Update on Live-shot.com

The Washington Post runs an update on Live-shot.com and the immense legislative response to shut down the website. Meanwhile, due to the apparent magnitude and time-criticalness of the problem, the California Fish & Game Department is rushing to prepare ”emergency” regulations to prohibit Internet hunting.

I find it interesting that hunters have stated, in such emphatic terms, exactly what constitutes “hunting.” It reminds me a little of the debate taking place among virtual world scholars about what constitutes a “game.” Is Internet hunting “hunting,” a “game,” or something else?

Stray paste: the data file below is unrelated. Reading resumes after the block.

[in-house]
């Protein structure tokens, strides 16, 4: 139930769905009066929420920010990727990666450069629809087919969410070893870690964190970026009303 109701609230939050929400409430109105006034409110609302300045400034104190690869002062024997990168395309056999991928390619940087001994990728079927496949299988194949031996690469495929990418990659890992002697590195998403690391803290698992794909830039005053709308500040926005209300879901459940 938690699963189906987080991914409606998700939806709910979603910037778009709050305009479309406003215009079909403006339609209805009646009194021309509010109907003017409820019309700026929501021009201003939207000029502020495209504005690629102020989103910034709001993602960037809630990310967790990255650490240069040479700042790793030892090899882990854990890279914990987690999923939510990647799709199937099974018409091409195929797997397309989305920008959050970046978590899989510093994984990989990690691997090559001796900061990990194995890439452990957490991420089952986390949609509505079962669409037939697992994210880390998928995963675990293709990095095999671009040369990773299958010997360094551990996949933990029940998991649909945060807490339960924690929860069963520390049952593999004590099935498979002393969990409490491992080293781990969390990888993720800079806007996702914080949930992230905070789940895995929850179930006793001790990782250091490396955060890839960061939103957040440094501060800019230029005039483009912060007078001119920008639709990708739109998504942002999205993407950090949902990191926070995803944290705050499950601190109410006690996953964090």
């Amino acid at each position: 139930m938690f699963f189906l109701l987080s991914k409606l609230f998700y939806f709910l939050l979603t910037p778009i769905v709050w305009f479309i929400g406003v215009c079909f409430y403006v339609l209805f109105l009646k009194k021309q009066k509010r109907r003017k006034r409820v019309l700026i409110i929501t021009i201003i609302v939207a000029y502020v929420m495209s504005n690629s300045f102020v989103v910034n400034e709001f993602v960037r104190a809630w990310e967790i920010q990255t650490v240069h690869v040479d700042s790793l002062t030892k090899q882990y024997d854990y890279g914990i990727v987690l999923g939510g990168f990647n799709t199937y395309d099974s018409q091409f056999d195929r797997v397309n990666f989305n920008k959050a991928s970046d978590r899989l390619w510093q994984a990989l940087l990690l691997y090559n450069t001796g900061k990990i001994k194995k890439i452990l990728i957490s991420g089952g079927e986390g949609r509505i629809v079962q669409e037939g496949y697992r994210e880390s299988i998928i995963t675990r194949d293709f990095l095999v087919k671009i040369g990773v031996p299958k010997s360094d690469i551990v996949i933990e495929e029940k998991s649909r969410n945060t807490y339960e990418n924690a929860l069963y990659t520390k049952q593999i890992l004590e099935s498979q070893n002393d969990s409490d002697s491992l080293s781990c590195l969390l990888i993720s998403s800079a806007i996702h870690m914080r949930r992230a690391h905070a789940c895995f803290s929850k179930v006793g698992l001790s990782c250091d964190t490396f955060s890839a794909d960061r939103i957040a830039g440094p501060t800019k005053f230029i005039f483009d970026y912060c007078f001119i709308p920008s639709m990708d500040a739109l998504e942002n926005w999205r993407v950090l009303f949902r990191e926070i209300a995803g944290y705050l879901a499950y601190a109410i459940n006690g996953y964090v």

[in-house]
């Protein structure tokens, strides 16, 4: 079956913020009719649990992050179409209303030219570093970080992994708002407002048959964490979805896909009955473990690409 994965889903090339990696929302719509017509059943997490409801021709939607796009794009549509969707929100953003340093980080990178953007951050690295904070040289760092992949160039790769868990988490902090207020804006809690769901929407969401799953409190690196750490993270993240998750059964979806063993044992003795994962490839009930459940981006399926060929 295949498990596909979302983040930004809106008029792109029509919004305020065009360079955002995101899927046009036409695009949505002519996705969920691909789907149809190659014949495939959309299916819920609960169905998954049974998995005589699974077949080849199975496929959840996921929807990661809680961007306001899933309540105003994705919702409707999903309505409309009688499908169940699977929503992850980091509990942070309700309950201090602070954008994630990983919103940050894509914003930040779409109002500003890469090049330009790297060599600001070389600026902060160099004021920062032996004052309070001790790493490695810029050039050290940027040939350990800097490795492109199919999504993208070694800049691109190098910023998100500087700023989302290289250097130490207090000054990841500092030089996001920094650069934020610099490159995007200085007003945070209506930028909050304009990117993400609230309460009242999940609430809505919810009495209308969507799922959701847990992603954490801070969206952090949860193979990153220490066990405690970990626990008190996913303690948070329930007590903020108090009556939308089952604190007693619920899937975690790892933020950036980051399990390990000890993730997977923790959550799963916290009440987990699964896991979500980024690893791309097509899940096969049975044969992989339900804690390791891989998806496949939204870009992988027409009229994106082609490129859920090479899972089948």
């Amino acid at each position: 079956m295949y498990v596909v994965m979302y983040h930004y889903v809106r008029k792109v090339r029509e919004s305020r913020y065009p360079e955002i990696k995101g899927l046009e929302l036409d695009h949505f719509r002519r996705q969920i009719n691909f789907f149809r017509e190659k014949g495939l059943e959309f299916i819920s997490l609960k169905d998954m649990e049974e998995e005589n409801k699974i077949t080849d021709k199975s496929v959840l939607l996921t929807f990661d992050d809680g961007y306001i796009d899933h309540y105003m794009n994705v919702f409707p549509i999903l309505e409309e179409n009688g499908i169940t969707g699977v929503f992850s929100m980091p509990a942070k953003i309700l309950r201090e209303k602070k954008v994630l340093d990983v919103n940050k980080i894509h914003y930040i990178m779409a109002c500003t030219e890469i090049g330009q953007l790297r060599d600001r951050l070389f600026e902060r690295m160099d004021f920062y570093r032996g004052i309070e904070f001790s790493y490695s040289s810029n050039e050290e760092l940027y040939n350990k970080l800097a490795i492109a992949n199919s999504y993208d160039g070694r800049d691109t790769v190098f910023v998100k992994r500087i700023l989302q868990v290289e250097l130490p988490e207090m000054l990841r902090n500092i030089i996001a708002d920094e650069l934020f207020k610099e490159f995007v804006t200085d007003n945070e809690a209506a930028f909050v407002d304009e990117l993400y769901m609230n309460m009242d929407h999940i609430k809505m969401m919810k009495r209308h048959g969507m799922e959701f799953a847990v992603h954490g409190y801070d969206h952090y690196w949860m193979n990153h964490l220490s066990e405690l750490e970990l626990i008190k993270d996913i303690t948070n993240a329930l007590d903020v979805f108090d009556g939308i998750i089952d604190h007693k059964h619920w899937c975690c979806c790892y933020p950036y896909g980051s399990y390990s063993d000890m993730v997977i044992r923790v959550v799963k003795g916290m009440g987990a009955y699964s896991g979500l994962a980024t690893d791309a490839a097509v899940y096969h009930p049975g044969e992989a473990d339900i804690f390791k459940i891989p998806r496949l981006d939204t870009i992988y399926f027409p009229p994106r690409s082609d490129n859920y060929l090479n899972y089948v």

I’m less interested in the semantics and more interested in how we morally justify hunting generally. Why is shooting animals in person is OK but shooting animals via the Internet is wrong? The outcome is the same (dead animals). The process is the same (pull trigger/click mouse). The morality, in my book, is the same (killing for “sport” seems equally questionable to me). If we could answer why allowing hunting is good social policy from a holistic perspective (i.e., not just that it’s tradition), then perhaps we could be more accurate why we shouldn’t allow Internet hunting. My suspicion is that there’s no rigorous way to distinguish the two. Certainly I can’t haven’t seen a valid distinction yet.

You can read my several other rants opposing the regulation of Internet hunting here.

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